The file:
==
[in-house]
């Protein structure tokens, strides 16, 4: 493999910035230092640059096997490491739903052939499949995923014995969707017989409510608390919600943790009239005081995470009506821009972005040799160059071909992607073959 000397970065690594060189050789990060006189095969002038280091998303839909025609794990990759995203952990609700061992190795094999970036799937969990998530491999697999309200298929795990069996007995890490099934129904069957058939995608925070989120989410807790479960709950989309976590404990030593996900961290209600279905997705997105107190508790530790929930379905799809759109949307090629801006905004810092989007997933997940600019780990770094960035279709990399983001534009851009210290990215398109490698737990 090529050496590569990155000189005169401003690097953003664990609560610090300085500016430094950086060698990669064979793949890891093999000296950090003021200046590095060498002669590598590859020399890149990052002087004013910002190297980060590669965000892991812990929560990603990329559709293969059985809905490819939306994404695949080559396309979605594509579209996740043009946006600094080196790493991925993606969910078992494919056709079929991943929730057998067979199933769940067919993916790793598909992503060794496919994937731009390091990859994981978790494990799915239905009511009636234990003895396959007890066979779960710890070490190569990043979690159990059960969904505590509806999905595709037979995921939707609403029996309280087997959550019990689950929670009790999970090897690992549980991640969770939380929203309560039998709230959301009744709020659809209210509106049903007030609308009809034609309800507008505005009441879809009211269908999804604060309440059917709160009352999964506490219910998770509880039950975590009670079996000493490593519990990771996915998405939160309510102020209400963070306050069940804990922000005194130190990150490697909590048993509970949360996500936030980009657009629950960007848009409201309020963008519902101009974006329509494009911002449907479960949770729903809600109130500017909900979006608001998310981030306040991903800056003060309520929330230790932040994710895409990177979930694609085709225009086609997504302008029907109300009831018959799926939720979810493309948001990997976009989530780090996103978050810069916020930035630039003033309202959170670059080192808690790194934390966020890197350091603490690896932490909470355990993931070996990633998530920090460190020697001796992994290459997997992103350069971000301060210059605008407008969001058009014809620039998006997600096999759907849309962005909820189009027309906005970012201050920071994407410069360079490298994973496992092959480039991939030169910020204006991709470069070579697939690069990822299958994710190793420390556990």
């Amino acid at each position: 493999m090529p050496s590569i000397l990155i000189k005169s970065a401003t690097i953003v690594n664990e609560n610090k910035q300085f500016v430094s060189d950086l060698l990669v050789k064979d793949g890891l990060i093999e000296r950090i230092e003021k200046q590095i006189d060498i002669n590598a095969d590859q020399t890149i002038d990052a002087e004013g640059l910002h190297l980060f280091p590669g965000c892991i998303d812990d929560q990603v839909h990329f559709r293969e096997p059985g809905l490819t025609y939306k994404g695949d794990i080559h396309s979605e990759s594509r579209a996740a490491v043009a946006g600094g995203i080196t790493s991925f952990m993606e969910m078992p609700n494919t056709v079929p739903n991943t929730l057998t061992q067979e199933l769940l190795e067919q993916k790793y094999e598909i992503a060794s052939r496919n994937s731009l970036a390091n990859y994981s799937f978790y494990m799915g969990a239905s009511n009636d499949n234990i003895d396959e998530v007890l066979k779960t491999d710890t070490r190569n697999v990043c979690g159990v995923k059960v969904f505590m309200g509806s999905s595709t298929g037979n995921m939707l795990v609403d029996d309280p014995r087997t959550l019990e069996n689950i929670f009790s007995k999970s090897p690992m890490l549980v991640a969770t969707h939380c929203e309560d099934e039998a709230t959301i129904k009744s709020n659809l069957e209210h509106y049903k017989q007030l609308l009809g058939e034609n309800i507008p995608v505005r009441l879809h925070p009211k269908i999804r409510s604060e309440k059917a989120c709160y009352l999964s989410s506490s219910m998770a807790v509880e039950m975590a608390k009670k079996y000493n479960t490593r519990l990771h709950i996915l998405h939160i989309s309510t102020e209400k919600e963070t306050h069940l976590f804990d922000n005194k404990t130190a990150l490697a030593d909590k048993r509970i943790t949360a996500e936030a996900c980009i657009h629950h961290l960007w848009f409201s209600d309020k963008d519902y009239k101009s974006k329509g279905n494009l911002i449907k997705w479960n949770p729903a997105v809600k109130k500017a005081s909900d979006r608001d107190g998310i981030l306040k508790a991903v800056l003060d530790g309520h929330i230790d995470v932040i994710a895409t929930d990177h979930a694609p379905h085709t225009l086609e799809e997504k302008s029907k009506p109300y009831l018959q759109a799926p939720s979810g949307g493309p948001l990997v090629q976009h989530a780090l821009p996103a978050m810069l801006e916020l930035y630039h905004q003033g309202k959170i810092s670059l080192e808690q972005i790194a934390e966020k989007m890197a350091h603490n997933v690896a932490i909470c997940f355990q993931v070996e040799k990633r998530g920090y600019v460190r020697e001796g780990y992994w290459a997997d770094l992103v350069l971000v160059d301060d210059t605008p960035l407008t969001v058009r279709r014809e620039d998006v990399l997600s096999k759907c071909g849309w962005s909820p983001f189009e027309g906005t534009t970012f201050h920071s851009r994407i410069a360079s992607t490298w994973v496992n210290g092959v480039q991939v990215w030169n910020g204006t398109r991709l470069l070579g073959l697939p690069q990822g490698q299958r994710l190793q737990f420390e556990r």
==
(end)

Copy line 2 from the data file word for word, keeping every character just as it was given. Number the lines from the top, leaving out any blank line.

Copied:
């Protein structure tokens, strides 16, 4: 493999910035230092640059096997490491739903052939499949995923014995969707017989409510608390919600943790009239005081995470009506821009972005040799160059071909992607073959 000397970065690594060189050789990060006189095969002038280091998303839909025609794990990759995203952990609700061992190795094999970036799937969990998530491999697999309200298929795990069996007995890490099934129904069957058939995608925070989120989410807790479960709950989309976590404990030593996900961290209600279905997705997105107190508790530790929930379905799809759109949307090629801006905004810092989007997933997940600019780990770094960035279709990399983001534009851009210290990215398109490698737990 090529050496590569990155000189005169401003690097953003664990609560610090300085500016430094950086060698990669064979793949890891093999000296950090003021200046590095060498002669590598590859020399890149990052002087004013910002190297980060590669965000892991812990929560990603990329559709293969059985809905490819939306994404695949080559396309979605594509579209996740043009946006600094080196790493991925993606969910078992494919056709079929991943929730057998067979199933769940067919993916790793598909992503060794496919994937731009390091990859994981978790494990799915239905009511009636234990003895396959007890066979779960710890070490190569990043979690159990059960969904505590509806999905595709037979995921939707609403029996309280087997959550019990689950929670009790999970090897690992549980991640969770939380929203309560039998709230959301009744709020659809209210509106049903007030609308009809034609309800507008505005009441879809009211269908999804604060309440059917709160009352999964506490219910998770509880039950975590009670079996000493490593519990990771996915998405939160309510102020209400963070306050069940804990922000005194130190990150490697909590048993509970949360996500936030980009657009629950960007848009409201309020963008519902101009974006329509494009911002449907479960949770729903809600109130500017909900979006608001998310981030306040991903800056003060309520929330230790932040994710895409990177979930694609085709225009086609997504302008029907109300009831018959799926939720979810493309948001990997976009989530780090996103978050810069916020930035630039003033309202959170670059080192808690790194934390966020890197350091603490690896932490909470355990993931070996990633998530920090460190020697001796992994290459997997992103350069971000301060210059605008407008969001058009014809620039998006997600096999759907849309962005909820189009027309906005970012201050920071994407410069360079490298994973496992092959480039991939030169910020204006991709470069070579697939690069990822299958994710190793420390556990």